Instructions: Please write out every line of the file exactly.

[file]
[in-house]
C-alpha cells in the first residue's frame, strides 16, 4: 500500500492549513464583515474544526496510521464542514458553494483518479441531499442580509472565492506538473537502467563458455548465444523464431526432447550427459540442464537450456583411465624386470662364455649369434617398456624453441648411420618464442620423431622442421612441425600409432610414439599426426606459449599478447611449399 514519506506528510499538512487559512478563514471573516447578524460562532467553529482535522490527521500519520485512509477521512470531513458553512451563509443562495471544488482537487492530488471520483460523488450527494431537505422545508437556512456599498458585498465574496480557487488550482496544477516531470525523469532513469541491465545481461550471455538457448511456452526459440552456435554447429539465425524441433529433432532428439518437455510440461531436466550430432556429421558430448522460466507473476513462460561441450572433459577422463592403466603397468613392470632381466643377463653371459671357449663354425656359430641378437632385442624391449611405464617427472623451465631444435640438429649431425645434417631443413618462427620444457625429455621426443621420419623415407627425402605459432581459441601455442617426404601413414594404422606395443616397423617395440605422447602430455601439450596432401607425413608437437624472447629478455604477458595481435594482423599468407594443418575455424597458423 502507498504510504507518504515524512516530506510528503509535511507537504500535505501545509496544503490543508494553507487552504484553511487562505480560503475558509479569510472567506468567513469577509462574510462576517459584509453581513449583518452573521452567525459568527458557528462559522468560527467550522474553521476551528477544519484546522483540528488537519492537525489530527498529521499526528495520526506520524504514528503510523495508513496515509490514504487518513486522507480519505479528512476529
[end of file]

[in-house]
C-alpha cells in the first residue's frame, strides 16, 4: 500500500492549513464583515474544526496510521464542514458553494483518479441531499442580509472565492506538473537502467563458455548465444523464431526432447550427459540442464537450456583411465624386470662364455649369434617398456624453441648411420618464442620423431622442421612441425600409432610414439599426426606459449599478447611449399 514519506506528510499538512487559512478563514471573516447578524460562532467553529482535522490527521500519520485512509477521512470531513458553512451563509443562495471544488482537487492530488471520483460523488450527494431537505422545508437556512456599498458585498465574496480557487488550482496544477516531470525523469532513469541491465545481461550471455538457448511456452526459440552456435554447429539465425524441433529433432532428439518437455510440461531436466550430432556429421558430448522460466507473476513462460561441450572433459577422463592403466603397468613392470632381466643377463653371459671357449663354425656359430641378437632385442624391449611405464617427472623451465631444435640438429649431425645434417631443413618462427620444457625429455621426443621420419623415407627425402605459432581459441601455442617426404601413414594404422606395443616397423617395440605422447602430455601439450596432401607425413608437437624472447629478455604477458595481435594482423599468407594443418575455424597458423 502507498504510504507518504515524512516530506510528503509535511507537504500535505501545509496544503490543508494553507487552504484553511487562505480560503475558509479569510472567506468567513469577509462574510462576517459584509453581513449583518452573521452567525459568527458557528462559522468560527467550522474553521476551528477544519484546522483540528488537519492537525489530527498529521499526528495520526506520524504514528503510523495508513496515509490514504487518513486522507480519505479528512476529